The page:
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Anxious for Nothing: God's Cure for the Cares of Your Soul (John Macarthur Study) Kindle Edition
Stress has become part of our daily lives. We worry about our jobs, our relationships, and our families. And while there's no lack of remedies for anxiety, no solution seems to offer true peace of mind.
John MacArthur, Jr. believes that peace is not only possible, it's a divine mandate. Drawing from a rich legacy of teaching and ministry, MacArthur puts aside cultural cures to uncover the source of our anxiety and stress. Based on solid Biblical insights, Anxious for Nothing shares how we can overcome uncertainty, defeat doubt, and be truly worry-free.
This revised and updated edition includes a guide for both personal and group study and features discovery questions, suggestions for prayer, and activities, all designed to connect life-changing truths with everyday living.
About the Author
- ASIN : B006VWR4QO
- Publisher : David C Cook; 3rd ed. edition (February 1, 2012)
- Publication date : February 1, 2012
- Language : English
- File size : 561 KB
- Text-to-Speech : Enabled
- Screen Reader : Supported
- Enhanced typesetting : Enabled
- X-Ray : Enabled
- Word Wise : Enabled
- Print length : 226 pages
- Lending : Not Enabled
- Best Sellers Rank: #259,417 in Kindle Store (See Top 100 in Kindle Store)
- Customer Reviews:
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This book came in the right time to help me and I felt very comforted by it. I recommend this book to everyone that are facing anxiety. This book deserve a five star for sure.
Top reviews from other countries
However, while there's good content in this book for that level of anxiety, I would not recommend it for anyone with serious or debilitating anxiety. I think it'd just make the person feel worse.
The book seems to say that counselling or medication shouldn't be necessary. The warning it gives about choosing one's counselling carefully is important, and the main example it gives is tragic. Still, some situations are beyond self-help, and God does give us doctors and health professionals for a reason.
The book is composed of nine chapters, plus the aforementioned psalms appendix and discussion guide. As in many of MacArthur’s books, the chapters are edited from sermons preached during MacArthur’s long pulpit ministry at Grace Community Church. The general method, then, is to unpack a passage dealing with the subject and lay out some practical implications.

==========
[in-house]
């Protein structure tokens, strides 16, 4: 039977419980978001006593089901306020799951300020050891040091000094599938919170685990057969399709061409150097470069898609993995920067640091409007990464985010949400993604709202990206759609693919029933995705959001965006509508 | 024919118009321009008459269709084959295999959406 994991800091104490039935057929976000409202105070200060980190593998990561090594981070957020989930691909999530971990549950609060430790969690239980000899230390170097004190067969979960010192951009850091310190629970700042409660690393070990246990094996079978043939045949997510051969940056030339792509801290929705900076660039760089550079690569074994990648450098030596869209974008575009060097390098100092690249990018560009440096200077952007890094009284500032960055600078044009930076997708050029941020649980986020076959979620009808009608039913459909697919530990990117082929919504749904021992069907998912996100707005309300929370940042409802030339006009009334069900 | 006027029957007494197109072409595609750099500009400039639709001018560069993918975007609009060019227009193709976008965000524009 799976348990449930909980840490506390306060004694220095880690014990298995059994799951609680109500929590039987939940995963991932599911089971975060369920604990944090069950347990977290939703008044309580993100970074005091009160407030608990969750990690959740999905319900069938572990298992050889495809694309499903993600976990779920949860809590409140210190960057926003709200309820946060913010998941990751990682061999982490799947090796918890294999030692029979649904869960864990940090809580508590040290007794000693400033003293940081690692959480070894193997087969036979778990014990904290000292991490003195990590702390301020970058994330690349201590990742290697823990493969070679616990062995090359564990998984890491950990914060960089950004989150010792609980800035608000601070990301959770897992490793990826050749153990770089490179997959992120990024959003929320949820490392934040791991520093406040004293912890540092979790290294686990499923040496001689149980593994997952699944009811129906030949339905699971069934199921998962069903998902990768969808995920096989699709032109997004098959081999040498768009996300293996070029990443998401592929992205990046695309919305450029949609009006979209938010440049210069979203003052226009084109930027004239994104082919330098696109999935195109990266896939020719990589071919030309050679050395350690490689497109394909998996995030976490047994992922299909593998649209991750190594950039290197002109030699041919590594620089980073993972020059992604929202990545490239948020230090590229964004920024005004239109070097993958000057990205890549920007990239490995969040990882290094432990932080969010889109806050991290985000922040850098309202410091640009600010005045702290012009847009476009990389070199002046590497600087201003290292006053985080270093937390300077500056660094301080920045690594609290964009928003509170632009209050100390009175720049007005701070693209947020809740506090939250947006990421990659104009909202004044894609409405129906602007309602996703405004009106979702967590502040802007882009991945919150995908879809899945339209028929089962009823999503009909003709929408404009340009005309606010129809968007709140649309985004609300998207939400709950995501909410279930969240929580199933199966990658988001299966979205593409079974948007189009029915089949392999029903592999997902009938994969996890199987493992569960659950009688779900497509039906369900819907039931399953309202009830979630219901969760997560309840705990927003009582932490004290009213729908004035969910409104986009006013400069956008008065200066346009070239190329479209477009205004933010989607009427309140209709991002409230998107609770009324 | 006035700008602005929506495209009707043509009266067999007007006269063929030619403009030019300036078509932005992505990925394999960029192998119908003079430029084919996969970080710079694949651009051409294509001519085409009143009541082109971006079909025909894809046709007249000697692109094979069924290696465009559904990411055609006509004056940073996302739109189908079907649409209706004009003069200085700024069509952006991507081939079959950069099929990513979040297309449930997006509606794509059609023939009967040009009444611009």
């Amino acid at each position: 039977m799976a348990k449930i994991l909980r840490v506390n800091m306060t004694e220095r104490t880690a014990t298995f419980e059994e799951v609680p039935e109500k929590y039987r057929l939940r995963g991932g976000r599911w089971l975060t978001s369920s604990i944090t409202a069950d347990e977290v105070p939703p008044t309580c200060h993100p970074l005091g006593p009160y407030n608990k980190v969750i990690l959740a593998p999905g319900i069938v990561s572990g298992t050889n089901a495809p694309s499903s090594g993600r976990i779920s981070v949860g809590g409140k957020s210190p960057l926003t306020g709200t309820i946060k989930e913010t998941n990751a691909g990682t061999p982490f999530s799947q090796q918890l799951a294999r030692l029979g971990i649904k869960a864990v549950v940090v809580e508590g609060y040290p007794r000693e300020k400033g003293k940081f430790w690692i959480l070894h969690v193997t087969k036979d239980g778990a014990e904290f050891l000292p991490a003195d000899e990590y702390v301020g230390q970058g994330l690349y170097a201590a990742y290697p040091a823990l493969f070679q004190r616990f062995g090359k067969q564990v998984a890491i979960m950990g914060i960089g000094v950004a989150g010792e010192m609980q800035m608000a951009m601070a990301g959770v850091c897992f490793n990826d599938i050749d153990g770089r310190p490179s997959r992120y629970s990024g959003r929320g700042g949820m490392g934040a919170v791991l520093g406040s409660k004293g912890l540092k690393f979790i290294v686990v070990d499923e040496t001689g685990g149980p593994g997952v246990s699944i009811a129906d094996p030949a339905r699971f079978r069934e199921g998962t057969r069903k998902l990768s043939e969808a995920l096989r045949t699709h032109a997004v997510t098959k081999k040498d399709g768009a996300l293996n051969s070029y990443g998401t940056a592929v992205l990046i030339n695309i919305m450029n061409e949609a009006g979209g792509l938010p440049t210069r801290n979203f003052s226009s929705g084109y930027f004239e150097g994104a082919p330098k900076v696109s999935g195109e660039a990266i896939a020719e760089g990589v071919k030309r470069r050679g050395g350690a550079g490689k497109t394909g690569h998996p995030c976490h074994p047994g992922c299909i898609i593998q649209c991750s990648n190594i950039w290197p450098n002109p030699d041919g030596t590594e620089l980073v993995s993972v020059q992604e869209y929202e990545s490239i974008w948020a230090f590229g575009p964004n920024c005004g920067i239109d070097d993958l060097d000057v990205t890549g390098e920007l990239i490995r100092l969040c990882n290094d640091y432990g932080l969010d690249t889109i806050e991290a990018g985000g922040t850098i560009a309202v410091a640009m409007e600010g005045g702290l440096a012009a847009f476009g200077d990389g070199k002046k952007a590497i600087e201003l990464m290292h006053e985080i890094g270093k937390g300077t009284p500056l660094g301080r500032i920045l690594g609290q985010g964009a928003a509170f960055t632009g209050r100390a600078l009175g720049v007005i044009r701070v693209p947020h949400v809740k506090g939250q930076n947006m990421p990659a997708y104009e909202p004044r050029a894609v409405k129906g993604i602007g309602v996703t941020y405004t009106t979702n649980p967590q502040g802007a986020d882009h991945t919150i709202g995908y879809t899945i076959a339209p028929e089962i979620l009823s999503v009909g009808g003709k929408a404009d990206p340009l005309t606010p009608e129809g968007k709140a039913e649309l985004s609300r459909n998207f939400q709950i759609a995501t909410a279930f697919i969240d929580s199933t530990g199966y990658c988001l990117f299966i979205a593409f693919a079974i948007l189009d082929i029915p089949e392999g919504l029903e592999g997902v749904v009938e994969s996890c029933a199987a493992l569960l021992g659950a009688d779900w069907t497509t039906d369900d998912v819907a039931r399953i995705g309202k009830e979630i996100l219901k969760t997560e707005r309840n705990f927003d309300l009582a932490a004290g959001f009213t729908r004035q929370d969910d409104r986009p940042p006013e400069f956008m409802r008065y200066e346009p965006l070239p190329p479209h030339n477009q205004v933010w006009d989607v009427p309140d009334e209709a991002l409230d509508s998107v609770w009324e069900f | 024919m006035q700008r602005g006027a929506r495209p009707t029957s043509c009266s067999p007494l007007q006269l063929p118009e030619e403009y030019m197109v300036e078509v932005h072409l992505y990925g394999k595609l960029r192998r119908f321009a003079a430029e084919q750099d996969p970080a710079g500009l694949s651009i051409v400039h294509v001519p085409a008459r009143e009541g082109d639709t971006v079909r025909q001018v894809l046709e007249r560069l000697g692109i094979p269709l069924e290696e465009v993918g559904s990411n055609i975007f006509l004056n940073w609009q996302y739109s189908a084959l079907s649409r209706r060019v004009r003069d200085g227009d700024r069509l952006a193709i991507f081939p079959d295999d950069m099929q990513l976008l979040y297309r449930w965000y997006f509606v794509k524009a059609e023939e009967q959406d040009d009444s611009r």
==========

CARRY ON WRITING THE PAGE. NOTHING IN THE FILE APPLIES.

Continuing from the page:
MacArthur begins his study by framing the topic to include “anxiety, fear, worry, and stress,” and asserting that Christ has granted everything needed for life and godliness (2 Pet. 1:3). He questions the psychological and therapeutic approach of contemporary Christian treatments of the subject. He then proceeds to treat a number of passages in turn. First up is Matthew 6:25-34, from which MacArthur points out that God is in control and the evidence of his care for creation abounds. Next, from Philippians 4:6-9, he points believers to prayer as the primary tool for avoiding anxiety. In chapter 3, the author points to the noted worrier Peter and his words in 1 Peter 5:5-7, stressing the need for humility to fight anxiety. He then proceeds to treat Hebrews 11 and 12 in a single chapter, laying out the role of faith as the end of anxiety and looking to Christ as the antidote to fear; his phrase “When you run in a race, you shouldn’t look at your feet” is memorable and helpful! After finishing that chapter with the Psalms and its praises as a practical way to fight sin, he turns to look at two kinds of ministers that help the anxious believer: angels, and fellow Christians in the church. He reviews how the various spiritual gifts given to the church and the fellowship of the saints helps fight anxiety. Chapter 6 continues looking at anxiety in the context of the church, pastorally examining five groups of “problem people” identified in 1 Thessalonians 5:14-15 and how fear feeds their challenges. Then, in the next chapter, MacArthur presents the doctrine of God’s peace from 2 Thessalonians 3:16 and 18, and explains how it answers and resists anxiety. In the eighth chapter he attacks the evils of discontentment and complaining from Philippians 2:14-16, and along the way, quotes a sociologist who posits that shrinking family sizes in American society have contributed to a rise in self-entitlement in the younger generation. Finally, in the next and last chapter, he finishes looking at Philippians 4:10-19 and lays out several secrets to contentment.
Every Christian would benefit from reading this book, probably more than once. The study and discussion guide at the end makes it particularly useful, as it can be used in a one-on-one or small-group study context (though every participant really should have a copy in that case). Pastors in particular will find, in Chapter 6, MacArthur’s comments on and taxonomy of “difficult people” to be invaluable. I appreciated MacArthur’s unapologetic supernaturalism as he straightforwardly dealt with the subject of angels, though I wonder if, after pointing out the angel’s guidance of Philip to meet the Ethiopian eunuch in Acts 8, his statement that “angels do the same for us today” runs the risk of making, without warrant, unique events in salvation history prescriptive for everyday Christian experience. And for those of different eschatological perspectives, his premillennial perspective comes out in chapter 5 as he treats angels, though nothing in his arguments depends on his eschatology. Those minor quibbles, however, don’t detract at all from the value of the book.